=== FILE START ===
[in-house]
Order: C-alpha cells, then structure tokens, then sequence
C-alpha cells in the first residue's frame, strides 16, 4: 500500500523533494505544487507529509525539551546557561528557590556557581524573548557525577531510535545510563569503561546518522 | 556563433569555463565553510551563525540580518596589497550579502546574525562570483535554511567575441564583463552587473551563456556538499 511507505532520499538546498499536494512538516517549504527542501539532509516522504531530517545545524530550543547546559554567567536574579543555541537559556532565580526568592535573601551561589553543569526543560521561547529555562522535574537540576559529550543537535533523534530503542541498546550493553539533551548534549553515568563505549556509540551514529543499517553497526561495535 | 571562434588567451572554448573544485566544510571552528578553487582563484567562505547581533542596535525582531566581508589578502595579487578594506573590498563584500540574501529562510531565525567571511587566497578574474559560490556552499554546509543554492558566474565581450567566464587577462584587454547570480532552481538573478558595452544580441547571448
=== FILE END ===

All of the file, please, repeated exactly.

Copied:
[in-house]
Order: C-alpha cells, then structure tokens, then sequence
C-alpha cells in the first residue's frame, strides 16, 4: 500500500523533494505544487507529509525539551546557561528557590556557581524573548557525577531510535545510563569503561546518522 | 556563433569555463565553510551563525540580518596589497550579502546574525562570483535554511567575441564583463552587473551563456556538499 511507505532520499538546498499536494512538516517549504527542501539532509516522504531530517545545524530550543547546559554567567536574579543555541537559556532565580526568592535573601551561589553543569526543560521561547529555562522535574537540576559529550543537535533523534530503542541498546550493553539533551548534549553515568563505549556509540551514529543499517553497526561495535 | 571562434588567451572554448573544485566544510571552528578553487582563484567562505547581533542596535525582531566581508589578502595579487578594506573590498563584500540574501529562510531565525567571511587566497578574474559560490556552499554546509543554492558566474565581450567566464587577462584587454547570480532552481538573478558595452544580441547571448